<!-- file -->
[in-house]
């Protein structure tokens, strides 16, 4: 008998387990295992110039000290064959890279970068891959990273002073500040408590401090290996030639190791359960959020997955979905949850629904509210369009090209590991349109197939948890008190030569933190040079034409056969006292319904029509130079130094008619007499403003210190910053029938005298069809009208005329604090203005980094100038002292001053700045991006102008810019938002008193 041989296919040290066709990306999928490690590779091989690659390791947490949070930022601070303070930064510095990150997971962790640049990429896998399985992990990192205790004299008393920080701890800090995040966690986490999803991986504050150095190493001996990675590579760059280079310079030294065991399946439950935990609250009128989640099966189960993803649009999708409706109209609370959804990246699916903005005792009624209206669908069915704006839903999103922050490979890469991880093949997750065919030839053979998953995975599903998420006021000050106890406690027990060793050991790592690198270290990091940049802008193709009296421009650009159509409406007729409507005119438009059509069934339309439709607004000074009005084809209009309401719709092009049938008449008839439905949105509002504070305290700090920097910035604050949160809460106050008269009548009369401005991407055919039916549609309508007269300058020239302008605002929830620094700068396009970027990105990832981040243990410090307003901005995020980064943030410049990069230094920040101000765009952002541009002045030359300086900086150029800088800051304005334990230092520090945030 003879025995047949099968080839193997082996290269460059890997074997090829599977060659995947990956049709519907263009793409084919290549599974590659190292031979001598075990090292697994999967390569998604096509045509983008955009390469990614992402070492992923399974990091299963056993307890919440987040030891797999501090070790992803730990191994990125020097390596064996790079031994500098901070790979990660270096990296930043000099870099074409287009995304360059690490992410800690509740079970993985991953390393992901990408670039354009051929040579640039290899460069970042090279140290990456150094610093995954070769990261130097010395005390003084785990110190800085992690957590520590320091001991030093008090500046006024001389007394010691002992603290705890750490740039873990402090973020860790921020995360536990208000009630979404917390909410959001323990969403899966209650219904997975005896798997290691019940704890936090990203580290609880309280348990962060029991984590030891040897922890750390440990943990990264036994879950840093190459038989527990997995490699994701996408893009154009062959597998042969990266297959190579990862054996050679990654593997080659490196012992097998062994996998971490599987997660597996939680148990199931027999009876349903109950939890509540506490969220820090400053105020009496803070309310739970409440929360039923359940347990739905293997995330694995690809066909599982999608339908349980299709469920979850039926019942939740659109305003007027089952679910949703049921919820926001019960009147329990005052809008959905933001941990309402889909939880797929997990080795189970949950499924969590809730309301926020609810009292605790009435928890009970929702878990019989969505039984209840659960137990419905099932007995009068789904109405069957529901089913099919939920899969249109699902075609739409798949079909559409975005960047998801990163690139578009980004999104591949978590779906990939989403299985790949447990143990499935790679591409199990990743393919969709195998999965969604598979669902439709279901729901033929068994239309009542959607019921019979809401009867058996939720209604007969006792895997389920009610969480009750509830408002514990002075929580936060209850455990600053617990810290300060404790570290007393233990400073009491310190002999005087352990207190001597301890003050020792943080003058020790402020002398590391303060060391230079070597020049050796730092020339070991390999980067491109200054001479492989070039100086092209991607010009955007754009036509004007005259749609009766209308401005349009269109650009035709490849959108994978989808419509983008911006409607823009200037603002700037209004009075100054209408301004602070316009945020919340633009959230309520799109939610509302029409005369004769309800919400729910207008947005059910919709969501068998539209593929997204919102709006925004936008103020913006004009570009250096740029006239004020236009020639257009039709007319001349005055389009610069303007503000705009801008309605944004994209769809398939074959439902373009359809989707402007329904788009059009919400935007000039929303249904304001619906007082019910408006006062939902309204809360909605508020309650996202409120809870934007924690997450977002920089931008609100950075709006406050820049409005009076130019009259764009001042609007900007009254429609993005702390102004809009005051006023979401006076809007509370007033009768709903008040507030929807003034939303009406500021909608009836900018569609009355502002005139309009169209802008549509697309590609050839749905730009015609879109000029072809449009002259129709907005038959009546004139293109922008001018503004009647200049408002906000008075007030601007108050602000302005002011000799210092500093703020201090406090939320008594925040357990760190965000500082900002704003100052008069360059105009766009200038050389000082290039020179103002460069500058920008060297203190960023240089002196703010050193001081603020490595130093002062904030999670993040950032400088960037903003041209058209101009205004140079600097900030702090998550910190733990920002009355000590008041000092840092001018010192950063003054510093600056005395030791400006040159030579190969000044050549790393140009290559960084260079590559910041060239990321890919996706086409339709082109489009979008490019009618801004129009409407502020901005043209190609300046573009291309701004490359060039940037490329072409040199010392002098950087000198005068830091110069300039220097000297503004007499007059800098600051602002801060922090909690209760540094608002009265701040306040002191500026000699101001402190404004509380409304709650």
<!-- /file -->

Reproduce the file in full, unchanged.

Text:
[in-house]
């Protein structure tokens, strides 16, 4: 008998387990295992110039000290064959890279970068891959990273002073500040408590401090290996030639190791359960959020997955979905949850629904509210369009090209590991349109197939948890008190030569933190040079034409056969006292319904029509130079130094008619007499403003210190910053029938005298069809009208005329604090203005980094100038002292001053700045991006102008810019938002008193 041989296919040290066709990306999928490690590779091989690659390791947490949070930022601070303070930064510095990150997971962790640049990429896998399985992990990192205790004299008393920080701890800090995040966690986490999803991986504050150095190493001996990675590579760059280079310079030294065991399946439950935990609250009128989640099966189960993803649009999708409706109209609370959804990246699916903005005792009624209206669908069915704006839903999103922050490979890469991880093949997750065919030839053979998953995975599903998420006021000050106890406690027990060793050991790592690198270290990091940049802008193709009296421009650009159509409406007729409507005119438009059509069934339309439709607004000074009005084809209009309401719709092009049938008449008839439905949105509002504070305290700090920097910035604050949160809460106050008269009548009369401005991407055919039916549609309508007269300058020239302008605002929830620094700068396009970027990105990832981040243990410090307003901005995020980064943030410049990069230094920040101000765009952002541009002045030359300086900086150029800088800051304005334990230092520090945030 003879025995047949099968080839193997082996290269460059890997074997090829599977060659995947990956049709519907263009793409084919290549599974590659190292031979001598075990090292697994999967390569998604096509045509983008955009390469990614992402070492992923399974990091299963056993307890919440987040030891797999501090070790992803730990191994990125020097390596064996790079031994500098901070790979990660270096990296930043000099870099074409287009995304360059690490992410800690509740079970993985991953390393992901990408670039354009051929040579640039290899460069970042090279140290990456150094610093995954070769990261130097010395005390003084785990110190800085992690957590520590320091001991030093008090500046006024001389007394010691002992603290705890750490740039873990402090973020860790921020995360536990208000009630979404917390909410959001323990969403899966209650219904997975005896798997290691019940704890936090990203580290609880309280348990962060029991984590030891040897922890750390440990943990990264036994879950840093190459038989527990997995490699994701996408893009154009062959597998042969990266297959190579990862054996050679990654593997080659490196012992097998062994996998971490599987997660597996939680148990199931027999009876349903109950939890509540506490969220820090400053105020009496803070309310739970409440929360039923359940347990739905293997995330694995690809066909599982999608339908349980299709469920979850039926019942939740659109305003007027089952679910949703049921919820926001019960009147329990005052809008959905933001941990309402889909939880797929997990080795189970949950499924969590809730309301926020609810009292605790009435928890009970929702878990019989969505039984209840659960137990419905099932007995009068789904109405069957529901089913099919939920899969249109699902075609739409798949079909559409975005960047998801990163690139578009980004999104591949978590779906990939989403299985790949447990143990499935790679591409199990990743393919969709195998999965969604598979669902439709279901729901033929068994239309009542959607019921019979809401009867058996939720209604007969006792895997389920009610969480009750509830408002514990002075929580936060209850455990600053617990810290300060404790570290007393233990400073009491310190002999005087352990207190001597301890003050020792943080003058020790402020002398590391303060060391230079070597020049050796730092020339070991390999980067491109200054001479492989070039100086092209991607010009955007754009036509004007005259749609009766209308401005349009269109650009035709490849959108994978989808419509983008911006409607823009200037603002700037209004009075100054209408301004602070316009945020919340633009959230309520799109939610509302029409005369004769309800919400729910207008947005059910919709969501068998539209593929997204919102709006925004936008103020913006004009570009250096740029006239004020236009020639257009039709007319001349005055389009610069303007503000705009801008309605944004994209769809398939074959439902373009359809989707402007329904788009059009919400935007000039929303249904304001619906007082019910408006006062939902309204809360909605508020309650996202409120809870934007924690997450977002920089931008609100950075709006406050820049409005009076130019009259764009001042609007900007009254429609993005702390102004809009005051006023979401006076809007509370007033009768709903008040507030929807003034939303009406500021909608009836900018569609009355502002005139309009169209802008549509697309590609050839749905730009015609879109000029072809449009002259129709907005038959009546004139293109922008001018503004009647200049408002906000008075007030601007108050602000302005002011000799210092500093703020201090406090939320008594925040357990760190965000500082900002704003100052008069360059105009766009200038050389000082290039020179103002460069500058920008060297203190960023240089002196703010050193001081603020490595130093002062904030999670993040950032400088960037903003041209058209101009205004140079600097900030702090998550910190733990920002009355000590008041000092840092001018010192950063003054510093600056005395030791400006040159030579190969000044050549790393140009290559960084260079590559910041060239990321890919996706086409339709082109489009979008490019009618801004129009409407502020901005043209190609300046573009291309701004490359060039940037490329072409040199010392002098950087000198005068830091110069300039220097000297503004007499007059800098600051602002801060922090909690209760540094608002009265701040306040002191500026000699101001402190404004509380409304709650």